General’s Market Dining Hall – A next-generation building created with an open and transparent design housing three indoor primary dining areas featuring Tailgate Alley, The Bearcat Kafe, and The Post Oak Kafe, and creating a combined seating capacity of 600. The facility also features a covered outside seating area with fans and decorative lighting to keep outdoor diners comfortable year-round. The design scheme mimics other campus buildings such as the Old Main Market and the Student Health Center with a consistent aesthetic look and feel.

Lowman Student Center – An existing student center underwent a transformation that encompassed two major project phases: a new construction expansion and a full renovation of a significant portion of the existing center. The expansion included a new two-story addition to the existing center to house two new food vendors and supporting dining facilities, a relocated Kat Klub with bowling alleys, a large divisible ballroom space capable of seating 800, with two, divisible adjunct meeting rooms, and one stand-alone meeting room. The second phase encompassed the renovation of over 80% of the existing center, including the realignment of various student organization and administrative functions within the facility. The renovation also included an additional gallery looking over the campus’ main plaza, upgrading of finishes in all the meeting rooms, relocation of the bookstore, and circulation improvements through the existing center.

John W. Thomason Building – The building was fully renovated and re-purposed into an administration building to support numerous university departments in an open concept space.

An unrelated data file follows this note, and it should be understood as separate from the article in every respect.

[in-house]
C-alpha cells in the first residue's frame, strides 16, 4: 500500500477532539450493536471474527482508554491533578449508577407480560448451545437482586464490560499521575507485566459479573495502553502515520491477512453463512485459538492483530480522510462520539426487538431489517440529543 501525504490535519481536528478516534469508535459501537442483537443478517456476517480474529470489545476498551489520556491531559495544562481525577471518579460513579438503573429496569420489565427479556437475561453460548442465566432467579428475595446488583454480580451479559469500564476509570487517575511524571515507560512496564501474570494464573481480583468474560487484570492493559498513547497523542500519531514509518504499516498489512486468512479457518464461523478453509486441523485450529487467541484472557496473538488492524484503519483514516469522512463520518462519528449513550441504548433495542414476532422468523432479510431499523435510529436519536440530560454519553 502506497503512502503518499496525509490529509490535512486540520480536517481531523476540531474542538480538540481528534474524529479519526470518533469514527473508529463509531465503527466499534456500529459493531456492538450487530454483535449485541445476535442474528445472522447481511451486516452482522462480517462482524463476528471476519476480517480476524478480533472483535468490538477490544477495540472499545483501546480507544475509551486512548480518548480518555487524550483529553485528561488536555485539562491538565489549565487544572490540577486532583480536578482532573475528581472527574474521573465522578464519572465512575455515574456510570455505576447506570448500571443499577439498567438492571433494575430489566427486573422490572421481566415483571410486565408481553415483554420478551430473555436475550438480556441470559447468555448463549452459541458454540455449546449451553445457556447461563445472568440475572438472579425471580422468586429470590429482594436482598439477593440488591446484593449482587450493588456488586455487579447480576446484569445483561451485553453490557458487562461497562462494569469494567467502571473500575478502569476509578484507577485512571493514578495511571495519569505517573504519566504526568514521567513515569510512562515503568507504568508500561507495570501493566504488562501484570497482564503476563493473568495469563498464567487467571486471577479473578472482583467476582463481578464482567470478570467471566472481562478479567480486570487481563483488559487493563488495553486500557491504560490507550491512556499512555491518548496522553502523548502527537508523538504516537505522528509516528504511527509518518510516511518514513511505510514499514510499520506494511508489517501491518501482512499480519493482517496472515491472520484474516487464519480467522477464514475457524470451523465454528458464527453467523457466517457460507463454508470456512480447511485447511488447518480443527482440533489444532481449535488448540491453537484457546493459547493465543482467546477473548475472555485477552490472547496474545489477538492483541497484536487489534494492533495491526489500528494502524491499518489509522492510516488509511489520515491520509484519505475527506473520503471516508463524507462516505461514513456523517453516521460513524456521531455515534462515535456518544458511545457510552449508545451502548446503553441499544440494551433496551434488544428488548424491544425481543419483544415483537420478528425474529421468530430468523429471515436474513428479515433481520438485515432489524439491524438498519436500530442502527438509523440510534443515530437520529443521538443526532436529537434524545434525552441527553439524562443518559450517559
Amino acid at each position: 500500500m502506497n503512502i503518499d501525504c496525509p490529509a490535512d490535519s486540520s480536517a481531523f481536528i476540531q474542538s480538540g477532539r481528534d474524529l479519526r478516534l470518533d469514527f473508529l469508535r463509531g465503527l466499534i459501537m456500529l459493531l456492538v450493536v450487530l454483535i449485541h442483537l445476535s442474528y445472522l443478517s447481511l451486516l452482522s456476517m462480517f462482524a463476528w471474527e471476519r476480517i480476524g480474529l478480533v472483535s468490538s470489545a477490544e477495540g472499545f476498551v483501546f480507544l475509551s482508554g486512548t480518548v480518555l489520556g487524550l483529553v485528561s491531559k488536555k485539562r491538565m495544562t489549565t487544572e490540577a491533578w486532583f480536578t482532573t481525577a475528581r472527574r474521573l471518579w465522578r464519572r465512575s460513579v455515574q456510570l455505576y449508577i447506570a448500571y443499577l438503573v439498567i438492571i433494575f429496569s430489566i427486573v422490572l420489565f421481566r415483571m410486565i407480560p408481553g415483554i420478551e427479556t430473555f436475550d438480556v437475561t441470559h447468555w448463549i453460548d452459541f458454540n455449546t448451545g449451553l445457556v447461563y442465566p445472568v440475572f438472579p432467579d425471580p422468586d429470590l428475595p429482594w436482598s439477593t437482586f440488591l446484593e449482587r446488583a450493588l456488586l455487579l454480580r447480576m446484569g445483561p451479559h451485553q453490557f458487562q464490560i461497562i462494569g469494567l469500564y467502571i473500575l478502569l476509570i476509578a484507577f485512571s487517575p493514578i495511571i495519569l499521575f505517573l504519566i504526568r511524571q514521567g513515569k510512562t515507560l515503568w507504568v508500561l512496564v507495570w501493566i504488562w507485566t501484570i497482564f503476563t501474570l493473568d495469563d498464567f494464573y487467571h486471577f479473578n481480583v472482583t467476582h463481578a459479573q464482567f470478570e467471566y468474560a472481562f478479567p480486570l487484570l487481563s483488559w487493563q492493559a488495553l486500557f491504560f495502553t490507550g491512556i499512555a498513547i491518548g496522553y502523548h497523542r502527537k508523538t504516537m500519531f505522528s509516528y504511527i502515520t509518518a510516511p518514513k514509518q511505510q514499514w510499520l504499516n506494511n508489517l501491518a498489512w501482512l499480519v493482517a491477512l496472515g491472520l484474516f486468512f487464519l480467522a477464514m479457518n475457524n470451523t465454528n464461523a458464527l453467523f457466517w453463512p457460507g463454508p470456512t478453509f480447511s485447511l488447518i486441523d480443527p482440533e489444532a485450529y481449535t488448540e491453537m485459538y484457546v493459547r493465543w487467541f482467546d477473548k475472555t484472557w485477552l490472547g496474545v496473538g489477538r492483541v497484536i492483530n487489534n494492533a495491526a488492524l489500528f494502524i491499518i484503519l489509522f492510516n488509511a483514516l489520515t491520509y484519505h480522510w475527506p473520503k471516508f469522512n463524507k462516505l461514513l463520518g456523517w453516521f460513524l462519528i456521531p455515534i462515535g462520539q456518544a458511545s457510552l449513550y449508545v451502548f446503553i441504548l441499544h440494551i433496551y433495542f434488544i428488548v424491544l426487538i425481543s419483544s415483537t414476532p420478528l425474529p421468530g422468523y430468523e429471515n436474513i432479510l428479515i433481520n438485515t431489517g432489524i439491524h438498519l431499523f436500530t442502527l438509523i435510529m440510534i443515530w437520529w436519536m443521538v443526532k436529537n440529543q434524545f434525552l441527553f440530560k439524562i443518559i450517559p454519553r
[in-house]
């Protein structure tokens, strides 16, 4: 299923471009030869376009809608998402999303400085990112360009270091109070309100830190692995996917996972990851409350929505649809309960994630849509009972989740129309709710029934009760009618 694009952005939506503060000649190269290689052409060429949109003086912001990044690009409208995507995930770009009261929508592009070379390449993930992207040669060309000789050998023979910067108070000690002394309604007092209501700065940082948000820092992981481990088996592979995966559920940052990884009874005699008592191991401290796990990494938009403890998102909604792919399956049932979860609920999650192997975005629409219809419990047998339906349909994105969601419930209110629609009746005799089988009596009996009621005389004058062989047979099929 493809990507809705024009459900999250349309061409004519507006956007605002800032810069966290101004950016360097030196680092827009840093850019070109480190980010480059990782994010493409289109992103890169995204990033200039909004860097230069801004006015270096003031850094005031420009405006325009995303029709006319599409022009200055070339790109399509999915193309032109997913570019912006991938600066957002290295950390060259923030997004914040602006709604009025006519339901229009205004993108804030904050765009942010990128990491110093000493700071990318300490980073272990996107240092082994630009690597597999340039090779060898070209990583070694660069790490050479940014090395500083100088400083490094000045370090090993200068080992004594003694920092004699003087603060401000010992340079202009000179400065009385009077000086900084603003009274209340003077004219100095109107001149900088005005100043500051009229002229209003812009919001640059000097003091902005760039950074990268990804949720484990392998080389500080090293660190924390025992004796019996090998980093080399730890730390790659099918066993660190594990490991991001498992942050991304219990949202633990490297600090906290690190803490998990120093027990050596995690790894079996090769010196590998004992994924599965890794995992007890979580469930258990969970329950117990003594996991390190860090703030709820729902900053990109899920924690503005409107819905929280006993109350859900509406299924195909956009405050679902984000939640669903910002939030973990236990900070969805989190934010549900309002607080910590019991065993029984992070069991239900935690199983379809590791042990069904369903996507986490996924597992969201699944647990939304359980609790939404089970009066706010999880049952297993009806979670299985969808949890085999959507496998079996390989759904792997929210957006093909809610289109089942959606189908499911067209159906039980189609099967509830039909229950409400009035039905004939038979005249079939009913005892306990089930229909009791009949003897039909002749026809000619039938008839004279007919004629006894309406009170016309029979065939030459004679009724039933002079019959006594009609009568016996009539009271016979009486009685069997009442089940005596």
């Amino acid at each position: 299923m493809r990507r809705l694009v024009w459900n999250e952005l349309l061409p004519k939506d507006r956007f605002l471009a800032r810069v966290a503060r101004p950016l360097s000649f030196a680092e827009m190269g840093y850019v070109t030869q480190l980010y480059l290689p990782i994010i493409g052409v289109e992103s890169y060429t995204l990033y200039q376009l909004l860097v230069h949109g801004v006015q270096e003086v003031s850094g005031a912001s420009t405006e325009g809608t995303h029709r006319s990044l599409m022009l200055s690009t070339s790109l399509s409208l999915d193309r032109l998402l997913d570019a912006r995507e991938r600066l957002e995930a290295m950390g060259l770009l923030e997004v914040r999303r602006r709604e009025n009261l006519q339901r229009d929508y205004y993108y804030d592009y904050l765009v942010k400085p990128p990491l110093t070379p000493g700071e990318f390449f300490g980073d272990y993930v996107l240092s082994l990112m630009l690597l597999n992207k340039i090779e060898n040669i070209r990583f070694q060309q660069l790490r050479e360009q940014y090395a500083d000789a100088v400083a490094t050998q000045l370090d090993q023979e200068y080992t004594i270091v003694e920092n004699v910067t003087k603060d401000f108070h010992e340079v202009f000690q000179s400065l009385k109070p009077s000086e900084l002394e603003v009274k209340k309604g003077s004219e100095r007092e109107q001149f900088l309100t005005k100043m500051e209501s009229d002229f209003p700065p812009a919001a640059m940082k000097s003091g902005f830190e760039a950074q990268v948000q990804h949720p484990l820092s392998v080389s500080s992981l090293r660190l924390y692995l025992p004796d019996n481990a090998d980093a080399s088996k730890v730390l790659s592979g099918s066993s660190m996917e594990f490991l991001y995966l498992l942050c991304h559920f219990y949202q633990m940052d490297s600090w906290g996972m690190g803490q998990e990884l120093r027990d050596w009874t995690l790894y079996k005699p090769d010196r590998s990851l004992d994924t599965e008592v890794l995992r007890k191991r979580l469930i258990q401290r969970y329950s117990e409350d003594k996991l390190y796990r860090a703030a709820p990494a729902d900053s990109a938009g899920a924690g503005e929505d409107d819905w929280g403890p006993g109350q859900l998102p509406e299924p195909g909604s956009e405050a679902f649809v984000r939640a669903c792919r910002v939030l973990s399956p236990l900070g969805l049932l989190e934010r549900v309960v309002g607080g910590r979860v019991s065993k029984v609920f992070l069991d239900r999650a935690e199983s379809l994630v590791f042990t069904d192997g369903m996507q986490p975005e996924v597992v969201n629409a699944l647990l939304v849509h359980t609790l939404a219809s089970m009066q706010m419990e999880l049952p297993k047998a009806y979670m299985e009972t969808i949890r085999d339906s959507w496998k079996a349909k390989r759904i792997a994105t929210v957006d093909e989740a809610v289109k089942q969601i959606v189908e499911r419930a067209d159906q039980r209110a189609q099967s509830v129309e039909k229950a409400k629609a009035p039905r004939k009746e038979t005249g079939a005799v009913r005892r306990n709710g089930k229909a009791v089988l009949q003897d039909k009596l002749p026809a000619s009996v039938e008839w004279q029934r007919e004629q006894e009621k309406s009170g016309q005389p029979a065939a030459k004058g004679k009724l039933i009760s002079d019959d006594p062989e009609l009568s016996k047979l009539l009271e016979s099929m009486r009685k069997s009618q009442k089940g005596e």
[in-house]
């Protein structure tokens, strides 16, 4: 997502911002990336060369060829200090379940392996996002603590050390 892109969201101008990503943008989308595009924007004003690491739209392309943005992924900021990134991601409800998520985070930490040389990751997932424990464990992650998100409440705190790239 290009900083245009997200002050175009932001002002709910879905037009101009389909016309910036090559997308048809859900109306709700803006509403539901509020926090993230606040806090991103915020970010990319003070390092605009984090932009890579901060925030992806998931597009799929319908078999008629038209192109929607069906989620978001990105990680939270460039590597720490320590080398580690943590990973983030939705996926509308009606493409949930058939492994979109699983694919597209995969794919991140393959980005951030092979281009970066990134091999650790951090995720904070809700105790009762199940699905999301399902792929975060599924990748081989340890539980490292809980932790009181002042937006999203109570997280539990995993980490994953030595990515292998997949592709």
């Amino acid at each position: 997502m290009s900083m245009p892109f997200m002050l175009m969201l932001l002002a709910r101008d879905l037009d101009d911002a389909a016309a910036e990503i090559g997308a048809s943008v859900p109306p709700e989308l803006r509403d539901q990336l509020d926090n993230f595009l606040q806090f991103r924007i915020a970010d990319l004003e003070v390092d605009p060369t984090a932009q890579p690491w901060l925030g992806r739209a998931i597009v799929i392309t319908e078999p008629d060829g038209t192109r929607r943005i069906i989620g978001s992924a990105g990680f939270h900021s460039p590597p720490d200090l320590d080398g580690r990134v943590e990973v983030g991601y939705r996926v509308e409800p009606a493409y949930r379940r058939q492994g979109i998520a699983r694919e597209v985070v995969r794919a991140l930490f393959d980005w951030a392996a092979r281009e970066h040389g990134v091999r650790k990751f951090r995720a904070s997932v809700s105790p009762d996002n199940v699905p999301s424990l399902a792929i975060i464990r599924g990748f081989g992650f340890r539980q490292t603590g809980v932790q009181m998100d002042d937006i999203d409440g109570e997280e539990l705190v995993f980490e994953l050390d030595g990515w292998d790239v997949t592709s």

Bernard Johnson Coliseum Renovation – The coliseum is a multi-use facility for numerous recreational sporting activities and community events. The 6,100-seat venue is home to SHSU’s volleyball team, and men’s and women’s basketball teams. The facility required significant mechanical and functional upgrades as well as an aesthetic face-lift to enhance and extend the useful life of the facility.

Bernard Johnson Coliseum Parking Garage – The new four-story structure offers 551 parking spaces to accommodate large sporting events and provide more parking for students. An adjoining single-story 4,600 SF building includes office spaces, a conference room, and a dispatch area for the University Police Department.

Bowers Infrastructure Upgrades – The infrastructure upgrades included the upgrading of chilled water lines and stormwater drainage system serving the southern portion of the campus along with asphalt paving and sidewalk replacements along Bowers Blvd and Bobby K Marks Ave. Examples included:
• Chilled water s/r piping
• Storm drainage system upgrade
• Re-route of sanitary sewer segment
• Underground electrical duct-banks upgrades and street paving resurfacing work
• The chilled water s/r piping consisted of three different projects/ segments
• New 16-inch HDPE pipe from the Pirkle Building up to the Ave I/Bowers Blvd Intersection
• Upgrade to 24-inch HDPE pipe from the Ave I/Bowers Blvd intersection to Bowers Blvd./Bobby K. Marks Ave.
• The storm drainage system upgrade consisted of up-sizing the existing systems throughout-out the southeast to the north side of the main campus.